Finding Your Place In The Larger Conversation: Thoughts From This Week’s #ReadingList

📷: Becca Tapert

Every week I do a roundup of some of the best articles/writing/art I’ve stumbled upon, and why it resonated with me. I started doing this simply because in order to be a better writer (and human, really) I need to read. And in my busy life, I don’t always remember what I read or when, so I wanted to catalog everything in one place. I also get asked a lot about my reading list, what inspires me, etc. So for the people that follow me, here’s what I’ve been thinking about this week—and here are previous weeks—and if you have something to say/share/add, feel free to comment!

1. This essay on white women’s literature, and where that fits in the larger conversation.
Some of my favorite quotes:

“There’s this feeling right now, that we all must take to our corners: mothers, women, people of color. We are what we are. We can only write about this. We are what we are and we all read about what we’ve already been. We like books, by consensus, online. Auto-fiction. We write books about people just like us.

There is value to this, surely. I do not know my students’ experience. I will never know it fully. They do not know mine. But looking at it everyday, engaging with and acknowledging our difference, as well as our sameness, feels imperative to accomplishing anything of worth right now.”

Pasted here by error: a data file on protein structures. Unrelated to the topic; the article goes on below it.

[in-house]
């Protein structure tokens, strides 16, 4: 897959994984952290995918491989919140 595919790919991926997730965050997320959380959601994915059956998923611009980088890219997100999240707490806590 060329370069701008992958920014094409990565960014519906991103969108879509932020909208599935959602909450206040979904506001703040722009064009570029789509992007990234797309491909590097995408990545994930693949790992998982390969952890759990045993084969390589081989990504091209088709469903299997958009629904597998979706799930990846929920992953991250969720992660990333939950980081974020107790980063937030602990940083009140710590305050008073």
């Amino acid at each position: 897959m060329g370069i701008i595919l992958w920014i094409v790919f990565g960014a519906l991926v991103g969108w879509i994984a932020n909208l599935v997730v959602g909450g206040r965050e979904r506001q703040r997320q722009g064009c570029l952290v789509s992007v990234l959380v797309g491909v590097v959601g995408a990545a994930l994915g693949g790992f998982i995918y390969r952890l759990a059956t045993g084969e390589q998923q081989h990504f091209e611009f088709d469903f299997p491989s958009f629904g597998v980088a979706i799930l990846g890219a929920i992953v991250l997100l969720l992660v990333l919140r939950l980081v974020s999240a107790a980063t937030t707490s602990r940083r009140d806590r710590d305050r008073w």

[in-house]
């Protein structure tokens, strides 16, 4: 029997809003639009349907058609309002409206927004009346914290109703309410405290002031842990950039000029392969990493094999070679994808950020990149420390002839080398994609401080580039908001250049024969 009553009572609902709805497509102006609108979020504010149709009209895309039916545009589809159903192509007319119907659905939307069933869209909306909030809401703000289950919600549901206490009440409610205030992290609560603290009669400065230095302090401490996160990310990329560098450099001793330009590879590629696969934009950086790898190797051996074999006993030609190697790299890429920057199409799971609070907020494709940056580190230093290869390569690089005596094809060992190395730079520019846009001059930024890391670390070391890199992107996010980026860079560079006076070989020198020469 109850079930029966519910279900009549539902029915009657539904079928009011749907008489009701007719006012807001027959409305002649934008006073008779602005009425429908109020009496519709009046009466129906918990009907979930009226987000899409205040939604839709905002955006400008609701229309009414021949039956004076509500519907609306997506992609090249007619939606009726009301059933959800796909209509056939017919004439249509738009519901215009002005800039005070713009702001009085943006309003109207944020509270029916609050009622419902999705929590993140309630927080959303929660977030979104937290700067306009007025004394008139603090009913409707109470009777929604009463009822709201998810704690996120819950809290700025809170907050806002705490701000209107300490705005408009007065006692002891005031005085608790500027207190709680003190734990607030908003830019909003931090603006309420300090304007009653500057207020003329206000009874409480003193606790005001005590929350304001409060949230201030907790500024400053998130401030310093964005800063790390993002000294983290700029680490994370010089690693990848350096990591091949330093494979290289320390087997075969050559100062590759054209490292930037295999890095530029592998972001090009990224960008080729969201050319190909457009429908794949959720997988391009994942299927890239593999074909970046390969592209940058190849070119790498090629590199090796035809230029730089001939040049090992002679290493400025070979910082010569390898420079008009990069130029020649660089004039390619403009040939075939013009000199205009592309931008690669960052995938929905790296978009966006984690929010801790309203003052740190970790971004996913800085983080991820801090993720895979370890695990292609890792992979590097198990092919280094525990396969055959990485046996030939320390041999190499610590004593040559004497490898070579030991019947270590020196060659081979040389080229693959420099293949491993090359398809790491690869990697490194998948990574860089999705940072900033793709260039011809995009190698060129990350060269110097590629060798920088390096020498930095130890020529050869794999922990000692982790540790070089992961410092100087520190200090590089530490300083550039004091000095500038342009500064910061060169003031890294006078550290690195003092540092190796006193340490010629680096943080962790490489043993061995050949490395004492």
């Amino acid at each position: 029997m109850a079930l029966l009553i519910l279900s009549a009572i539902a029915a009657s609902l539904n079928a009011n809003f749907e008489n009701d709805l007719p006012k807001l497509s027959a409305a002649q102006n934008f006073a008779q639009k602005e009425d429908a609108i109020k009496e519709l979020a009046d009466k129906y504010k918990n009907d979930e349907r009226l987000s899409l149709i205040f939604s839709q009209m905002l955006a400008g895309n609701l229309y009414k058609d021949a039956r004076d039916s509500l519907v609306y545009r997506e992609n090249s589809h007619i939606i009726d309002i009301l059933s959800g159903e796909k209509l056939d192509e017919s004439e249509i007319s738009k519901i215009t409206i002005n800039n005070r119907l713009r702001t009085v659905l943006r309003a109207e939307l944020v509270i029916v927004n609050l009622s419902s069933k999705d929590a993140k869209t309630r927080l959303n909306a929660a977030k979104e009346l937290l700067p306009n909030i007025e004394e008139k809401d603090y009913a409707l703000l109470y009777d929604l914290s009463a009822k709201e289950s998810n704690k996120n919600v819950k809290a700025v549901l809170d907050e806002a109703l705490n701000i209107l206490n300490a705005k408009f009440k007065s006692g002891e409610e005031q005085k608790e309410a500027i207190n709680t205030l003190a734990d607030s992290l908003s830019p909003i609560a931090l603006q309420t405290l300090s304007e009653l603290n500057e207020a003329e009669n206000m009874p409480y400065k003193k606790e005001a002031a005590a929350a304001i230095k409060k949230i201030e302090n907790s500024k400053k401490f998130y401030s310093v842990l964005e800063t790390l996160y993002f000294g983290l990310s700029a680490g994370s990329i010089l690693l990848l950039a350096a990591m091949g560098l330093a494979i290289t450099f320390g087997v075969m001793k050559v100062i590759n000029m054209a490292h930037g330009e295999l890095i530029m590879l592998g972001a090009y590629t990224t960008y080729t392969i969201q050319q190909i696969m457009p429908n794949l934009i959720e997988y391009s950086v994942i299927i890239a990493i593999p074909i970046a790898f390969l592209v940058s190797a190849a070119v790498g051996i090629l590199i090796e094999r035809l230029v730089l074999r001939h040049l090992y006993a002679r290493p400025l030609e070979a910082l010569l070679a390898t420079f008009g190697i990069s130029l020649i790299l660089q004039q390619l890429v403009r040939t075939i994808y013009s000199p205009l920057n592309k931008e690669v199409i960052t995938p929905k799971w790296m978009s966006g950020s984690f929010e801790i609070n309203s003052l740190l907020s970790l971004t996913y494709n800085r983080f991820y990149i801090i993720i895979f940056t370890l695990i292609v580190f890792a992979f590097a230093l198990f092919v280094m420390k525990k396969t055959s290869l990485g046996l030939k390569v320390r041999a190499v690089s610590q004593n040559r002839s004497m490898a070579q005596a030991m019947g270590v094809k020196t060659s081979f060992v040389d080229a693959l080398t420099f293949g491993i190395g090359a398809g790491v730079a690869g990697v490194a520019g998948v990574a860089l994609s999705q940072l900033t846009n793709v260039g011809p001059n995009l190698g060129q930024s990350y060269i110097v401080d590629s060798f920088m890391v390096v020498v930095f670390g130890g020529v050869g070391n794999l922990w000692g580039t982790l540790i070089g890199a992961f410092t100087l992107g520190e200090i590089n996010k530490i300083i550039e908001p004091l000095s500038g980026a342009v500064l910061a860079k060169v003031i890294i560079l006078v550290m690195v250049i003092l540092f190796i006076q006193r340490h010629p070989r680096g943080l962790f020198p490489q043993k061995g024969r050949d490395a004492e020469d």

“Where might we situate the ‘I,’ to interrogate and celebrate it, while making space for all the other ‘I’s to have their say?”

2. This interesting article on how people may not actually be struggling from depression, but acedia instead.
Acedia: “The demon of acedia — also called the noonday demon — is the one that causes the most serious trouble of all…He makes it seem that the sun barely moves, if at all, and…he instills in the heart of the monk a hatred for the place, a hatred for his very life itself.”
— Kathleen Norris, Acedia & me: A Marriage, Monks, and a Writer’s Life

3. This thinkpiece on gender politics in Hollywood.

“These reboots require women to relive men’s stories instead of fashioning their own. And they’re subtly expected to fix these old films, to neutralize their sexism and infuse them with feminism, to rebuild them into good movies with good politics, too. They have to do everything the men did, except backwards and with ideals.”

The essay argues that women are taking on roles/movies that have already been done by men. Is this a step forward or a step back? I’m welcoming discussion on this one!

4. This powerful essay by Tara Hunt, a survivor, about suicide and the larger conversation about mental illness.

“When I heard about Kate Spade, then Anthony Bourdain…well, I think about it. My first thought was, “What could have led them there?” and then, immediately afterward, I was like, “Oh yeah. I get it. Anything. Everything. Nothing.”

5. Reading this article and watching the video on how bionic arms are changing kids’ lives.